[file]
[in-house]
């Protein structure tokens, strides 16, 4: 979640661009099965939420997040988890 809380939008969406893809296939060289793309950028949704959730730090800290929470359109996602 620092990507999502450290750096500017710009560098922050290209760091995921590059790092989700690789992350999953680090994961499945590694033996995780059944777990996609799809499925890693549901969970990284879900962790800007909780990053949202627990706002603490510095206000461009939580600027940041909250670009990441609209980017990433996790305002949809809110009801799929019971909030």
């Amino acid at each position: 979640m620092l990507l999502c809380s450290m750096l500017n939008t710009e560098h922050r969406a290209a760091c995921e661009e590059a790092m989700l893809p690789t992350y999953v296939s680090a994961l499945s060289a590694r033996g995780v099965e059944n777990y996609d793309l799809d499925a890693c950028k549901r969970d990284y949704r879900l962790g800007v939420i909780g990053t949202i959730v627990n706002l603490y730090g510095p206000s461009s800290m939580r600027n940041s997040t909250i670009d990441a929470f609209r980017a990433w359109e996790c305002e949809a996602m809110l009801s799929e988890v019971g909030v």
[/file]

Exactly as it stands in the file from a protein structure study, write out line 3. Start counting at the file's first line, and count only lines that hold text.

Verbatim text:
């Amino acid at each position: 979640m620092l990507l999502c809380s450290m750096l500017n939008t710009e560098h922050r969406a290209a760091c995921e661009e590059a790092m989700l893809p690789t992350y999953v296939s680090a994961l499945s060289a590694r033996g995780v099965e059944n777990y996609d793309l799809d499925a890693c950028k549901r969970d990284y949704r879900l962790g800007v939420i909780g990053t949202i959730v627990n706002l603490y730090g510095p206000s461009s800290m939580r600027n940041s997040t909250i670009d990441a929470f609209r980017a990433w359109e996790c305002e949809a996602m809110l009801s799929e988890v019971g909030v």